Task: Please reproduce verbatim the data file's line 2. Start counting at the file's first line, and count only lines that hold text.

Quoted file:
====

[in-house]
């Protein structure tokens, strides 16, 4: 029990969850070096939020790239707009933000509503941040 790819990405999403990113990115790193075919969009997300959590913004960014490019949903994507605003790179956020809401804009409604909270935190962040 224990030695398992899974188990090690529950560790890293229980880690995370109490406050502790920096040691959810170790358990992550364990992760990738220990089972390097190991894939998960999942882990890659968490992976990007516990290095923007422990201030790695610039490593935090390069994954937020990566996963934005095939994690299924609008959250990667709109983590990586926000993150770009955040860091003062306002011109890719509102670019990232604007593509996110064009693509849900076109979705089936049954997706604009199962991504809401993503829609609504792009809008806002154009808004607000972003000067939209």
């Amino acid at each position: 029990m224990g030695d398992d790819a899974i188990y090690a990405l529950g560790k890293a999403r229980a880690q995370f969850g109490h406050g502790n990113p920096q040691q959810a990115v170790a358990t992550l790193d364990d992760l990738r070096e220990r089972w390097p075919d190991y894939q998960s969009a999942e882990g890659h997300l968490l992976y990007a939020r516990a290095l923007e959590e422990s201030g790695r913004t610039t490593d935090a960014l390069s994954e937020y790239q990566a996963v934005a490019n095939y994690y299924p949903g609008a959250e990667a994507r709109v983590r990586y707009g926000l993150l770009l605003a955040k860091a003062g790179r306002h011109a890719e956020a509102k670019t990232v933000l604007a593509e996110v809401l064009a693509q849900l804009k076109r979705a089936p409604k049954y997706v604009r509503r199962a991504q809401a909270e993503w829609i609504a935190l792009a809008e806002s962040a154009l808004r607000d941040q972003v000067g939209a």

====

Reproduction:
């Protein structure tokens, strides 16, 4: 029990969850070096939020790239707009933000509503941040 790819990405999403990113990115790193075919969009997300959590913004960014490019949903994507605003790179956020809401804009409604909270935190962040 224990030695398992899974188990090690529950560790890293229980880690995370109490406050502790920096040691959810170790358990992550364990992760990738220990089972390097190991894939998960999942882990890659968490992976990007516990290095923007422990201030790695610039490593935090390069994954937020990566996963934005095939994690299924609008959250990667709109983590990586926000993150770009955040860091003062306002011109890719509102670019990232604007593509996110064009693509849900076109979705089936049954997706604009199962991504809401993503829609609504792009809008806002154009808004607000972003000067939209």